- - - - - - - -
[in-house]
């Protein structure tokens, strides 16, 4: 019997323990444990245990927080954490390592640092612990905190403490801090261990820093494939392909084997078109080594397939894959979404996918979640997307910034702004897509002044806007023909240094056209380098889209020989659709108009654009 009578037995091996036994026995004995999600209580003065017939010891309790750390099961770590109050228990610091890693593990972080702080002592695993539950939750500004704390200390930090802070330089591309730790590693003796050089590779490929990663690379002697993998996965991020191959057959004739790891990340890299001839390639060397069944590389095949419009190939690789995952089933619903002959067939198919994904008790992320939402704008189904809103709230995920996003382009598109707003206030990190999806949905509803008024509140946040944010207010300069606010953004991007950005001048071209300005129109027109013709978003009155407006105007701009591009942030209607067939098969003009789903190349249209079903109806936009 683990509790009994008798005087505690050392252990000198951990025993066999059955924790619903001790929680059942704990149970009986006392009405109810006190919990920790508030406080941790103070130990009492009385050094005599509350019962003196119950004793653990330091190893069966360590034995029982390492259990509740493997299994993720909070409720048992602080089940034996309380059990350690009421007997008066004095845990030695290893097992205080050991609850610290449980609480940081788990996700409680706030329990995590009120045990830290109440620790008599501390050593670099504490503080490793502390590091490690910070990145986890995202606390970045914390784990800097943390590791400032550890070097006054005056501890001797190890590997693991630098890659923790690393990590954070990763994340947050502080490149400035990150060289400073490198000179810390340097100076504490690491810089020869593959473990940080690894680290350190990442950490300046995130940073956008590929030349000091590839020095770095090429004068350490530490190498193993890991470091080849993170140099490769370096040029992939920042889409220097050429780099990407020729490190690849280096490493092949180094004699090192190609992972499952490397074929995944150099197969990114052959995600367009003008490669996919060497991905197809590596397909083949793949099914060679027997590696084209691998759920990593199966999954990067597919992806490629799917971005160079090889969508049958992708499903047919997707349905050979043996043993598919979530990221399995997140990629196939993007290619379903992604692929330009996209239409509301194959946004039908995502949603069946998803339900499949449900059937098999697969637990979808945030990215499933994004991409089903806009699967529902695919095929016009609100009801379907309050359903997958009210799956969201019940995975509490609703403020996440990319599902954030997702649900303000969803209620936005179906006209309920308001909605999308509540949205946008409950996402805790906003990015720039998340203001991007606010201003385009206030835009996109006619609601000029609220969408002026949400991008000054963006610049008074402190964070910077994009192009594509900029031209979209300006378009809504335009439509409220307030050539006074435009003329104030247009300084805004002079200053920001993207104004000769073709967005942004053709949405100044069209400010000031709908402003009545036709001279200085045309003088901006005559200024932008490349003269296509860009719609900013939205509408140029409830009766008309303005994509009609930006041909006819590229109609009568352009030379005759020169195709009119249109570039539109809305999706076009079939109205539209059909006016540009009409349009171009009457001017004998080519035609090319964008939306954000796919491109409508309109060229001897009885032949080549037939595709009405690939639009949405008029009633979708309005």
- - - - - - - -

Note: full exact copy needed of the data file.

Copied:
[in-house]
């Protein structure tokens, strides 16, 4: 019997323990444990245990927080954490390592640092612990905190403490801090261990820093494939392909084997078109080594397939894959979404996918979640997307910034702004897509002044806007023909240094056209380098889209020989659709108009654009 009578037995091996036994026995004995999600209580003065017939010891309790750390099961770590109050228990610091890693593990972080702080002592695993539950939750500004704390200390930090802070330089591309730790590693003796050089590779490929990663690379002697993998996965991020191959057959004739790891990340890299001839390639060397069944590389095949419009190939690789995952089933619903002959067939198919994904008790992320939402704008189904809103709230995920996003382009598109707003206030990190999806949905509803008024509140946040944010207010300069606010953004991007950005001048071209300005129109027109013709978003009155407006105007701009591009942030209607067939098969003009789903190349249209079903109806936009 683990509790009994008798005087505690050392252990000198951990025993066999059955924790619903001790929680059942704990149970009986006392009405109810006190919990920790508030406080941790103070130990009492009385050094005599509350019962003196119950004793653990330091190893069966360590034995029982390492259990509740493997299994993720909070409720048992602080089940034996309380059990350690009421007997008066004095845990030695290893097992205080050991609850610290449980609480940081788990996700409680706030329990995590009120045990830290109440620790008599501390050593670099504490503080490793502390590091490690910070990145986890995202606390970045914390784990800097943390590791400032550890070097006054005056501890001797190890590997693991630098890659923790690393990590954070990763994340947050502080490149400035990150060289400073490198000179810390340097100076504490690491810089020869593959473990940080690894680290350190990442950490300046995130940073956008590929030349000091590839020095770095090429004068350490530490190498193993890991470091080849993170140099490769370096040029992939920042889409220097050429780099990407020729490190690849280096490493092949180094004699090192190609992972499952490397074929995944150099197969990114052959995600367009003008490669996919060497991905197809590596397909083949793949099914060679027997590696084209691998759920990593199966999954990067597919992806490629799917971005160079090889969508049958992708499903047919997707349905050979043996043993598919979530990221399995997140990629196939993007290619379903992604692929330009996209239409509301194959946004039908995502949603069946998803339900499949449900059937098999697969637990979808945030990215499933994004991409089903806009699967529902695919095929016009609100009801379907309050359903997958009210799956969201019940995975509490609703403020996440990319599902954030997702649900303000969803209620936005179906006209309920308001909605999308509540949205946008409950996402805790906003990015720039998340203001991007606010201003385009206030835009996109006619609601000029609220969408002026949400991008000054963006610049008074402190964070910077994009192009594509900029031209979209300006378009809504335009439509409220307030050539006074435009003329104030247009300084805004002079200053920001993207104004000769073709967005942004053709949405100044069209400010000031709908402003009545036709001279200085045309003088901006005559200024932008490349003269296509860009719609900013939205509408140029409830009766008309303005994509009609930006041909006819590229109609009568352009030379005759020169195709009119249109570039539109809305999706076009079939109205539209059909006016540009009409349009171009009457001017004998080519035609090319964008939306954000796919491109409508309109060229001897009885032949080549037939595709009405690939639009949405008029009633979708309005």